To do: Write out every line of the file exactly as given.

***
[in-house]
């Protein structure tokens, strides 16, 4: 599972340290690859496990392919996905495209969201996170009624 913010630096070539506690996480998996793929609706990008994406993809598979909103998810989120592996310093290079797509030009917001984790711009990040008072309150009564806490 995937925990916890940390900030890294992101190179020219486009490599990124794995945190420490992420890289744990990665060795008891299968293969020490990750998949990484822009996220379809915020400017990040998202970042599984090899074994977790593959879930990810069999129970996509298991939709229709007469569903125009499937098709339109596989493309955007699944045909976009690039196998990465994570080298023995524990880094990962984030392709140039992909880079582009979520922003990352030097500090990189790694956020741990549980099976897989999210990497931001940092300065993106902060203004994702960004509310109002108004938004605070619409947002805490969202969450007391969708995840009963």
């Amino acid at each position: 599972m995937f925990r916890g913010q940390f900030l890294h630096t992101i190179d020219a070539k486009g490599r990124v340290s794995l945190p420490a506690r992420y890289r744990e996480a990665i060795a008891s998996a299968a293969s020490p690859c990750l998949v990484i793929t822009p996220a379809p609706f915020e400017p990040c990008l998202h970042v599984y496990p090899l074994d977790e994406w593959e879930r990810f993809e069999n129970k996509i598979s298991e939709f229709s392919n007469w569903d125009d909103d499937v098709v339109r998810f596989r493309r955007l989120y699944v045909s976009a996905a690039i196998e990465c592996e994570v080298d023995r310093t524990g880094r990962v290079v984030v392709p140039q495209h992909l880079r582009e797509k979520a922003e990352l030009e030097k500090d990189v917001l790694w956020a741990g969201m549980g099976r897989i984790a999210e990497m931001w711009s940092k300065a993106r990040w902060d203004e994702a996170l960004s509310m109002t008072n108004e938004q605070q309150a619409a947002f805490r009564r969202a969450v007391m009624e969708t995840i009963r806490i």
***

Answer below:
[in-house]
């Protein structure tokens, strides 16, 4: 599972340290690859496990392919996905495209969201996170009624 913010630096070539506690996480998996793929609706990008994406993809598979909103998810989120592996310093290079797509030009917001984790711009990040008072309150009564806490 995937925990916890940390900030890294992101190179020219486009490599990124794995945190420490992420890289744990990665060795008891299968293969020490990750998949990484822009996220379809915020400017990040998202970042599984090899074994977790593959879930990810069999129970996509298991939709229709007469569903125009499937098709339109596989493309955007699944045909976009690039196998990465994570080298023995524990880094990962984030392709140039992909880079582009979520922003990352030097500090990189790694956020741990549980099976897989999210990497931001940092300065993106902060203004994702960004509310109002108004938004605070619409947002805490969202969450007391969708995840009963």
């Amino acid at each position: 599972m995937f925990r916890g913010q940390f900030l890294h630096t992101i190179d020219a070539k486009g490599r990124v340290s794995l945190p420490a506690r992420y890289r744990e996480a990665i060795a008891s998996a299968a293969s020490p690859c990750l998949v990484i793929t822009p996220a379809p609706f915020e400017p990040c990008l998202h970042v599984y496990p090899l074994d977790e994406w593959e879930r990810f993809e069999n129970k996509i598979s298991e939709f229709s392919n007469w569903d125009d909103d499937v098709v339109r998810f596989r493309r955007l989120y699944v045909s976009a996905a690039i196998e990465c592996e994570v080298d023995r310093t524990g880094r990962v290079v984030v392709p140039q495209h992909l880079r582009e797509k979520a922003e990352l030009e030097k500090d990189v917001l790694w956020a741990g969201m549980g099976r897989i984790a999210e990497m931001w711009s940092k300065a993106r990040w902060d203004e994702a996170l960004s509310m109002t008072n108004e938004q605070q309150a619409a947002f805490r009564r969202a969450v007391m009624e969708t995840i009963r806490i």